Session Type(s): Panel
Starts: Friday, Oct. 8 3:45 PM (Eastern)
Ends: Friday, Oct. 8 4:45 PM (Eastern)
Felony disenfranchisement is a horrible stain on this country — immoral and inherently racist. Although we have seen a positive trend in restoring voting rights to individuals who have finished their terms of incarceration, there are still millions of voters disenfranchised due to a felony conviction. We will discuss the recent trend of rights restoration on the state level and how that can and will lead to ending all felony disenfranchisement. Panelists will draw on their own experiences as justice-impacted individuals and explain why it’s important we all have a say in our democracy — and what you can do to end felony disenfranchisement.
Reggie Thedford is a passionate and dedicated political strategist serving as the Deputy Political Director for Stand Up America. His passion for democracy reform was enhanced while in law school at the University of Wisconsin-Madison. While in law school he published an article in the Indiana Journal of Law & Social Equality entitled, “Ex-Felon Disenfranchisement and the Fifteenth Amendment: A Constitutional Challenge to Post-Sentence Disenfranchisement.” After graduating he worked as a freelance policy consultant and lobbyist for mission driven organizations such as Planned Parenthood Advocates of Wisconsin and Together Wisconsin.
Chicago community organizer and political strategist. Chicago Votes is my home, serving as their Deputy Director. We drafted and now are advocating for legislation to end prison slave labor, making sure people with prior felonies can serve on a jury, and voting in prison.
Most of my time is spent protecting and expanding voting rights. This includes extensive civic programming and legislative implementation inside jails and prisons. The win’s created from the Unlock Civics program sparked a rapid national movement protecting civil rights and voting rights for people inside jails – spreading to over 30 detention facilities since 2018. The legislation I co-drafted, SB2090, turns Cook County Jail into the first jail in the country, that is an official polling location. Another historic squad win is passing the “Re-entering Citizen’s Civics Education Act” requiring anyone leaving prison to receive three, 90 minute peer-taught civics classes. We helped create the curriculum ensuring people leaving prison understand their voting rights, history of voting, and receive a voter registration form.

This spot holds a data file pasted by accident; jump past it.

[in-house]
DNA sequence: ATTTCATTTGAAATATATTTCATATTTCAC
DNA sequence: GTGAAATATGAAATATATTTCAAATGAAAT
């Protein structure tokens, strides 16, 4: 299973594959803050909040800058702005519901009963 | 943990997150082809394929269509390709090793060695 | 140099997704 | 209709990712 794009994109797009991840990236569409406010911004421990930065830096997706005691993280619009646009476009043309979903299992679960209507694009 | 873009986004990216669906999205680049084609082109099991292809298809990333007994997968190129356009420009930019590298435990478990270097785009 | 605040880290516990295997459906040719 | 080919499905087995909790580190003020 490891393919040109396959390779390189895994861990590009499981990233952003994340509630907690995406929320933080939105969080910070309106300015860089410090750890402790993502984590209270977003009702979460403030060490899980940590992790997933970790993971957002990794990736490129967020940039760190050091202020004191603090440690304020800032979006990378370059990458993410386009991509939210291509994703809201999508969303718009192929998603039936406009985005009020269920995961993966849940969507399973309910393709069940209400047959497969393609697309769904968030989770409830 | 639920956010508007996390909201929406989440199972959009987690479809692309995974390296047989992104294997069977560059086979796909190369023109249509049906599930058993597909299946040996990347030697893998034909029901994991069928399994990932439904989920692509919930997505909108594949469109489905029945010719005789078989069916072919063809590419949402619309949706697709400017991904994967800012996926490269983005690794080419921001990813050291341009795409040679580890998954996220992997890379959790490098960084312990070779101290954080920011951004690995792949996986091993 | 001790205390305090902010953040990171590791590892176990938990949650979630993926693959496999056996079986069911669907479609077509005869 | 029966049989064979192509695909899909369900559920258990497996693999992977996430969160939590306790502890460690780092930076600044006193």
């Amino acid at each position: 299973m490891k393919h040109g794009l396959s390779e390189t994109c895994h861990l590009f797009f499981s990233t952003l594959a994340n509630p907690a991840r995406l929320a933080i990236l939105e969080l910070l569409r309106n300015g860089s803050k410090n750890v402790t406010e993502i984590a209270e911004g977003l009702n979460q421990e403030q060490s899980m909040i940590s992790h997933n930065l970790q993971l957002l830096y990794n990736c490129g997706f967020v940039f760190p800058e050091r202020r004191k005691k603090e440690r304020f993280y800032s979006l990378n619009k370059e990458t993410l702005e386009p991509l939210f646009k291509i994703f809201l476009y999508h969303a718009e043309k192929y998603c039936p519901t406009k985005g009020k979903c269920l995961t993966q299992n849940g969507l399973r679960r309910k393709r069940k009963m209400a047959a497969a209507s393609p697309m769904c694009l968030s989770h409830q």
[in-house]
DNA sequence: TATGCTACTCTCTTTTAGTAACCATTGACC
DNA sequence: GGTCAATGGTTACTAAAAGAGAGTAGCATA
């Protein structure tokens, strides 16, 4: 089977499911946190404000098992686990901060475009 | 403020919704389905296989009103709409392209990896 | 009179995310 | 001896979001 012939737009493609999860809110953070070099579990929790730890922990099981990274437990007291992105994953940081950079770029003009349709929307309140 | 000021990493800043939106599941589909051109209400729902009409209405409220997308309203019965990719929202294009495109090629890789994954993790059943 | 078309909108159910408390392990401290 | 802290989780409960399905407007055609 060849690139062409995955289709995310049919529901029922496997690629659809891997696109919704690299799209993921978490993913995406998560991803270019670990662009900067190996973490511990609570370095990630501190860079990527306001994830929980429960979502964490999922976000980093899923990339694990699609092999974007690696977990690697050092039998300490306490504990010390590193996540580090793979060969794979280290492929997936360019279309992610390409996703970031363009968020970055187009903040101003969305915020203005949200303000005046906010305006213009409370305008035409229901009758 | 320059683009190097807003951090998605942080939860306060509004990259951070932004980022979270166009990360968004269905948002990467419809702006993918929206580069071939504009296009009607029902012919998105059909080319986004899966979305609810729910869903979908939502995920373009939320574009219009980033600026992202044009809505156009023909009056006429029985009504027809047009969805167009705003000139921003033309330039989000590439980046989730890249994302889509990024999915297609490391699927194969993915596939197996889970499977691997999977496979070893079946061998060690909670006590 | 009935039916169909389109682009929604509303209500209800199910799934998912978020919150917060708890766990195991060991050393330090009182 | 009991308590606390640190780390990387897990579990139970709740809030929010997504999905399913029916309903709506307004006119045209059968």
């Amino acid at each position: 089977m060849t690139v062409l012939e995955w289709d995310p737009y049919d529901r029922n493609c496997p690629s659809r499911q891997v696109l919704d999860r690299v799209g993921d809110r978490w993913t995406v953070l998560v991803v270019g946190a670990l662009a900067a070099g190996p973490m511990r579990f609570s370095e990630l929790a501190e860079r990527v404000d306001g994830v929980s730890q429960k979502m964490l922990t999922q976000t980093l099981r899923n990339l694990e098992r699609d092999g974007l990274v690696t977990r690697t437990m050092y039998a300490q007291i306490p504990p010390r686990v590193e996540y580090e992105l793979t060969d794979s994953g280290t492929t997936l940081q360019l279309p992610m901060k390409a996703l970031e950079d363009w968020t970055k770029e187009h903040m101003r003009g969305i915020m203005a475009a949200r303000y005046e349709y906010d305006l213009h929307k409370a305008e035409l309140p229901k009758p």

I have worked with several organizations on the legalization of cannabis, reducing stop and frisk (The STOP Act), #ByeAnita, Say Her Name, Black Lives Matter and the Fight for 15, while serving on the boards of Parole Illinois, Chasing23 and Bring Your Bag Chicago. I humbly received two major professional awards, one from MTV as a “Leader for Change” and the Barbara Jordan Award for excellence in judicial advocacy and education from Judicial Accountability PAC.
Some of my current organizing focuses on building a more diverse, quality judiciary. This involves the creation and distribution of 500,000 judicial voter guides each election cycle and launching a new court watching program at Chicago Votes.
My mission in life is to find the balance between adventures, traveling, and politics while encouraging other women to bring their “full selves” to the table.
Nicole D. Porter manages The Sentencing Project’s state and local advocacy efforts on sentencing reform, voting rights, and eliminating racial disparities in the criminal justice system. Her advocacy has supported criminal justice reforms in several states including Kentucky, Missouri, and California. Porter was named a “New Civil Rights Leader” by Essence Magazine for her work to eliminate mass incarceration.
Zach Winston serves as Oregon Justice Resource Center’s Policy Director. Previously, Zach worked in private practice as a criminal defense attorney. Most recently, he worked at the Pathfinder Network’s Center for Family Success as a Family Advocate/Facilitator, where he facilitated groups for justice-involved parents and advocated for marginalized individuals. Zach is formerly incarcerated and uses his firsthand experiences to inform his work around criminal justice reform. Zach holds a B.S. from Western Connecticut State University and a J.D. from Lewis and Clark Law School.